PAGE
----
Who’s in the Majority?

While few people ever have the opportunity of sitting on the Supreme Court, some similarities exist between this upper echelon of judging and other jobs. One parallel has to do with job satisfaction.  While judges that make it all the way to the Supreme Court should feel accomplished and contented by their achievements, there also must be at least a continuum of job satisfaction among the justices.  That is not to say that any justice necessarily dislikes the job, just that they may not equally enjoy it either. Measuring job contentment in such a profession without first hand anecdotal evidence is tricky at best. One thing we do know about the justices though that might very well relate to satisfaction is how often they vote in the Court’s majority or conversely, how frequently they are in dissent.

Historically, justices have been in the majority across entire Supreme Court terms.  At very least this shows that they were in sufficient agreement with the other justices that they did not perceive the need to voice antipathetic sentiments.  There have also been terms where justices have dissented in nearly half of the cases the Court heard argued. This discord with the decision-making engine of the Court could well breed frustration with those more often in the majority (note that this is not the only explanation for dissenting behavior). For instance one of the Court’s most frequent dissenting justices of past, Justice Douglas, was described by a former clerk as “a very unhappy man.”  The Court’s most prolific modern dissenter, Justice Thomas, has also made some waves with positions he advanced in recent cases.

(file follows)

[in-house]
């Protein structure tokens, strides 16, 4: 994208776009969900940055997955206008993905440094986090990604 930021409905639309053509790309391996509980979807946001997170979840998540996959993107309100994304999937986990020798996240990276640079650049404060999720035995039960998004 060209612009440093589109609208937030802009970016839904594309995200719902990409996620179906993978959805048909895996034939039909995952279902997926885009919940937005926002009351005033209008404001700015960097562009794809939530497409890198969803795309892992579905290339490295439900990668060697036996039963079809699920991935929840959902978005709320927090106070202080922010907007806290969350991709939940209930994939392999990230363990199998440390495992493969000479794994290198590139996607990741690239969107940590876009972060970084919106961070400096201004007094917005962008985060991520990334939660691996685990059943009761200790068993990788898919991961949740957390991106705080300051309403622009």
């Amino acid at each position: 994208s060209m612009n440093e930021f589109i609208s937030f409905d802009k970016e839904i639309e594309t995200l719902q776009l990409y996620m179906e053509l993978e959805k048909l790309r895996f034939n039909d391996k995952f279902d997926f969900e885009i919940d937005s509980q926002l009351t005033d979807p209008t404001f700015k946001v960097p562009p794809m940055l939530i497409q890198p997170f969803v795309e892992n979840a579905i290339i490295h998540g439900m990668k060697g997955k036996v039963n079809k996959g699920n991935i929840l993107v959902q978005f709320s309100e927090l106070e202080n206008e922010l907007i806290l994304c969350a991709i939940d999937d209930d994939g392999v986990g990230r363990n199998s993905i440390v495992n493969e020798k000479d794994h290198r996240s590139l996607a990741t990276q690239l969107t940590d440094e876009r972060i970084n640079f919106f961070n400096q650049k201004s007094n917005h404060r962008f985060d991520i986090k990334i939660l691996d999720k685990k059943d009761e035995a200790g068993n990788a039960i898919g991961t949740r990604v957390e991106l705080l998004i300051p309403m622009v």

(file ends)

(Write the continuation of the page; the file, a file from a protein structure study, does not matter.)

Justices typically vote in the majority much more frequently than these two outlying justices.  So far this term the justices’ frequencies in the majority range from 81% to 100% (frequency in the majority in the graph below is shown on the right and the number of votes composing this measure is shown on the left).

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How does this stack up to justices in years past?  In recent terms justices have ranged from 97% frequency in the majority (Kennedy in OT 2016) to 61% in the majority (Thomas in OT 2014).  While Kennedy’s 97% is quite high, and the justices still often reach many unanimous decisions every term, justices now typically don’t vote in the majority as frequently as they did in past.  When we look at the justices’ frequencies of voting in the majority in argued cases since 1900 we see a clear dip over time.

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Whatever led to the past high level of consensus no longer holds quite as true.  This is particularly evident when look across justices’ career votes.  When we look at justices that voted in the majority at least 90% of the time through their careers since 1900, Kennedy is the only modern justice that makes the list.  In fact, aside from Kennedy all of the justices that made this list sat on the Court prior to 1950.